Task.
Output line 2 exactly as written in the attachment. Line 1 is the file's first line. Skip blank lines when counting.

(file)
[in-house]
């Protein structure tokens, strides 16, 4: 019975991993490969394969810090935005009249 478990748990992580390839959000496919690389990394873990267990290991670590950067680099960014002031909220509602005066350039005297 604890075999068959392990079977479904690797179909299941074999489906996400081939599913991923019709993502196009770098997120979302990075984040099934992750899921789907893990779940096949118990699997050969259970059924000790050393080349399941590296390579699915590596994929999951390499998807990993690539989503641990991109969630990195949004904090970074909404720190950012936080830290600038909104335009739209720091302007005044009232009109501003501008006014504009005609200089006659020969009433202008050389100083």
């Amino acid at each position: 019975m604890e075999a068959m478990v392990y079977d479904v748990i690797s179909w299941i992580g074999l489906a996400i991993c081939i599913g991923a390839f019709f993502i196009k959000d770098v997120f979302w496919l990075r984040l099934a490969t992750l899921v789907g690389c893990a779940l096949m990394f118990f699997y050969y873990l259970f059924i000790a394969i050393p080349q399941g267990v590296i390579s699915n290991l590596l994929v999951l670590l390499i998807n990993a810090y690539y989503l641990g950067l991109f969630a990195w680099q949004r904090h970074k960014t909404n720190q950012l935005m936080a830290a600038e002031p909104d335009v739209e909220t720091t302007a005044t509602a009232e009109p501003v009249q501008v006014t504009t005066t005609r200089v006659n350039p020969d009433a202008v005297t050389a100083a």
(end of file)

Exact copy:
């Protein structure tokens, strides 16, 4: 019975991993490969394969810090935005009249 478990748990992580390839959000496919690389990394873990267990290991670590950067680099960014002031909220509602005066350039005297 604890075999068959392990079977479904690797179909299941074999489906996400081939599913991923019709993502196009770098997120979302990075984040099934992750899921789907893990779940096949118990699997050969259970059924000790050393080349399941590296390579699915590596994929999951390499998807990993690539989503641990991109969630990195949004904090970074909404720190950012936080830290600038909104335009739209720091302007005044009232009109501003501008006014504009005609200089006659020969009433202008050389100083």